When a person is arrested for a crime, whether he or she actually committed the crime or not, they will most likely be required to appear in court. Some people are held in jail until the time of their court date, while others (usually those who pay bail) are not. Legally, a person who is called to trial needs to be in court when they are supposed to be. If they do not show up, then they may be considered to be a fugitive of the law. Things only get stickier from here on out.
What Happens Right Away?
For the purposes of this article, we are going to assume that a person has skipped court either on purpose or simply because he or she forgot about it. Missing court due to illness or emergency will likely be treated differently by the court system, so long as the person set to be on trial notifies his or her lawyer or the courthouse ahead of time.
In this scenario, our defendant has skipped court. Within a day, the court may put out a warrant for the person’s arrest. These warrants are sometimes called “bench warrants”. This can happen no matter what the crime the person is on trial for was. However, the more severe the crime, the more seriously the court will take the skip. Along with the warrant, there may be extra fines and even jail time.
If a person was out on bail, the courthouse may also put out a bond revocation. When this happens, a person can no longer be let out on bail if they are caught again. He or she must wait in jail until the trial because they will be considered to be a flight risk.
What Is a Bench Warrant?
A bench warrant is called a “bench warrant” because a person did not appear at the judge’s bench in a courthouse when it was time for his or her court hearing. Bench warrants are usually only given when a person fails to appear in court. If a person has a bench warrant out for him or herself, then they are officially a fugitive. This means any police officer or personnel can arrest him or her and take them to jail, even if they are not caught in the act of committing another crime.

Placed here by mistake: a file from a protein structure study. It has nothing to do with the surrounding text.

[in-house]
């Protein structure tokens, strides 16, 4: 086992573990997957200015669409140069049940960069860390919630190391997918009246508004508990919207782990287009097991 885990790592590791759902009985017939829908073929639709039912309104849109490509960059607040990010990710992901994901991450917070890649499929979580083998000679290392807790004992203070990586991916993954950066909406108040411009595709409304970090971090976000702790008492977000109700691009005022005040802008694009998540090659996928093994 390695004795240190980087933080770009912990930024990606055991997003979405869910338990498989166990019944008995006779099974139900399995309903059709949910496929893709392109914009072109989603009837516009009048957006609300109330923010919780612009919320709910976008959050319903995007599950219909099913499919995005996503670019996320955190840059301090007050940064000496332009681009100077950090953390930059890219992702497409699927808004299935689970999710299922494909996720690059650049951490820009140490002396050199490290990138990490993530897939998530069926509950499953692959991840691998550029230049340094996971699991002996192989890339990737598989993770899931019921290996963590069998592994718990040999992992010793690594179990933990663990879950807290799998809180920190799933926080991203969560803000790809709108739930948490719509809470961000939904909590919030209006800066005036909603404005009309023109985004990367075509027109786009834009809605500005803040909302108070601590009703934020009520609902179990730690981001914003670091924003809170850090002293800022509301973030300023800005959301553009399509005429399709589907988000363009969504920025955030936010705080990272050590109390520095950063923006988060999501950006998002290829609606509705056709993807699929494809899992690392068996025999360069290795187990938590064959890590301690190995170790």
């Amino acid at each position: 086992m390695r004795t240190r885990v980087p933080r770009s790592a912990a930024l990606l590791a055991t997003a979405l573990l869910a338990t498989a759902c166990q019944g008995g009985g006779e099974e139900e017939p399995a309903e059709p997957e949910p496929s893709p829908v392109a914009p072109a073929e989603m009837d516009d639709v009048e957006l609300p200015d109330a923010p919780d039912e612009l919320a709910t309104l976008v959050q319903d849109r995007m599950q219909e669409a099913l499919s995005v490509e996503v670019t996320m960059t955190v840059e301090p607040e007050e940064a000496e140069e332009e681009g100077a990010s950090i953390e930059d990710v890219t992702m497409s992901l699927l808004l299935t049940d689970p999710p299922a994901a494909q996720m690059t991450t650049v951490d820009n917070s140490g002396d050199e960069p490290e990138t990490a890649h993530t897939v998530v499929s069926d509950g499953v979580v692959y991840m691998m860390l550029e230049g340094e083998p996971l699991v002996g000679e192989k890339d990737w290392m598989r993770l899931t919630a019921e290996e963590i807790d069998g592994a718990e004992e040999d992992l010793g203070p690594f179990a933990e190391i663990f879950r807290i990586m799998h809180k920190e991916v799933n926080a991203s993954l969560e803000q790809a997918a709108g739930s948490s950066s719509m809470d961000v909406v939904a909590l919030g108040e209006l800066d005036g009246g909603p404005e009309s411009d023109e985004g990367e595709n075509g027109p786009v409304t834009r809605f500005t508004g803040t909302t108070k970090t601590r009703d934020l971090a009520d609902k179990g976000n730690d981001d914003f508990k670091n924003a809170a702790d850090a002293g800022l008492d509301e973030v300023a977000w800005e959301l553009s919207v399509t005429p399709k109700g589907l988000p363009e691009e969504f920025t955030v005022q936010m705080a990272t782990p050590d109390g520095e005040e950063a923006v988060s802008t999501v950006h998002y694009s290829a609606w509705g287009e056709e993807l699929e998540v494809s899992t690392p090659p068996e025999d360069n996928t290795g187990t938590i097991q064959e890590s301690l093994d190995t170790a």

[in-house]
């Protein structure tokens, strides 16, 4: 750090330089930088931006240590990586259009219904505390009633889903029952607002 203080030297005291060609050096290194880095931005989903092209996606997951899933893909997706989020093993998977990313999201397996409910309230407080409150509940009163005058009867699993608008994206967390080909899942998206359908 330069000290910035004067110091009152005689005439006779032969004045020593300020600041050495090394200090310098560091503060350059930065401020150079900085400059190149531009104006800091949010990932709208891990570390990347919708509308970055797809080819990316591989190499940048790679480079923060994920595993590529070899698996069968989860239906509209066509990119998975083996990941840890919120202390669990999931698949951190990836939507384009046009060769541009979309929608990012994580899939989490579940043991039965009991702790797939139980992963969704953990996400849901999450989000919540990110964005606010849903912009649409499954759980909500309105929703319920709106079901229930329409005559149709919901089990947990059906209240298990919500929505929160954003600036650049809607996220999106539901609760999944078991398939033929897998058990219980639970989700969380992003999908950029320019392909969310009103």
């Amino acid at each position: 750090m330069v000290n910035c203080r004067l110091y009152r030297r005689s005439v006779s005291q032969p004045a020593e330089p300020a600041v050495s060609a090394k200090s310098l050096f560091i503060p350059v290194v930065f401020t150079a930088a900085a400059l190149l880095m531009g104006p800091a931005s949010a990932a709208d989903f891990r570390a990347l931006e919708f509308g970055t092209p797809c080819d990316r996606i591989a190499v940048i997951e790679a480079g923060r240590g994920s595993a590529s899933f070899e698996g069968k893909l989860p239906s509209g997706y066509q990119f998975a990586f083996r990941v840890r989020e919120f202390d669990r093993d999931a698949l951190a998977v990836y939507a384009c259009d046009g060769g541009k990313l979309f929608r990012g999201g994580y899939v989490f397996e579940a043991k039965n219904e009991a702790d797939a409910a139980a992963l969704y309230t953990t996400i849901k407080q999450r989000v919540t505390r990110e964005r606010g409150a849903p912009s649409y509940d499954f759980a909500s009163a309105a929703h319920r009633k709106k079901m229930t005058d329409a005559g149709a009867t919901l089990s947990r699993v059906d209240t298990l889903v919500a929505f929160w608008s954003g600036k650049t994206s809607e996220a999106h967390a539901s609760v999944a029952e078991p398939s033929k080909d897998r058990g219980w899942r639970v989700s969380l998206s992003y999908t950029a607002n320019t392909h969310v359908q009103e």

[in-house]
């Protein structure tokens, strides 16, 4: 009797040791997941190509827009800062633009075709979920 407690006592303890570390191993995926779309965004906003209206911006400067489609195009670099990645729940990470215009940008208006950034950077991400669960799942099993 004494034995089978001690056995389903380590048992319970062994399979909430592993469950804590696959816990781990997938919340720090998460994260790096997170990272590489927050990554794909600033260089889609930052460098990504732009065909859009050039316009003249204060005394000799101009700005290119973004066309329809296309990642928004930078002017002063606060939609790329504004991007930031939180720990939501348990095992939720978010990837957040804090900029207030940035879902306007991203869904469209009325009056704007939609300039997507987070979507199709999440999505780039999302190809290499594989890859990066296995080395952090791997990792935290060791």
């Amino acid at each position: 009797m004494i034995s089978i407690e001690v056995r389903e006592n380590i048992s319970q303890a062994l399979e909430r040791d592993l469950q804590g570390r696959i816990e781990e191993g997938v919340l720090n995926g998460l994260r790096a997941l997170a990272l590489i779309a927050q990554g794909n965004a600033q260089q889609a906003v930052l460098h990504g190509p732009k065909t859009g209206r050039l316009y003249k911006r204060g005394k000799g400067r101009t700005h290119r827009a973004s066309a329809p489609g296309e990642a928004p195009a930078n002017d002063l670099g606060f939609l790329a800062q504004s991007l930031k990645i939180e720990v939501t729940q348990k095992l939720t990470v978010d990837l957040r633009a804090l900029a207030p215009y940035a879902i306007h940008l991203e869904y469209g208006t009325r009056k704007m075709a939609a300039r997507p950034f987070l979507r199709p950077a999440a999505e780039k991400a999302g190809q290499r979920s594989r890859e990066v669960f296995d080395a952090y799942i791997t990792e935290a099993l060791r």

Luckily, anyone can hire a bench warrant attorney to help him or herself. Most people can benefit from having an attorney on their side, especially when it comes to something as serious as having a bench warrant. These attorneys can help to keep a person out of jail before his or her court hearing.
What If I am Innocent?
In the United States, all people are considered to be innocent until proven guilty. However, when it comes to appearing in court, the judge doesn’t care if a person is innocent or not. Whether a person is innocent or guilty, he or she needs to appear in court to try his or her case. Failure to do so, even if the person is eventually found to be innocent, can still result in a bench warrant, fines, or jail time.
Even if a person is innocent and skips court, he or she can get a bench warrant. This is because the court has not determined a person’s guilt. Even if a person is innocent of the crime she or he is on trial for, he or she can still be found guilty of skipping court, which can land him or her jail time anyway.
It should be noted that each state in the United States is allowed to make its own laws when it comes to fines and other punishments for failure to appear in court. This article includes what will happen in most states if a person skips out on his or her court date. However, since laws vary by state, it is always best to check out your state’s laws to make sure that you have the most accurate information available. No matter what, make sure to appear for your court appointment to avoid all of this mess!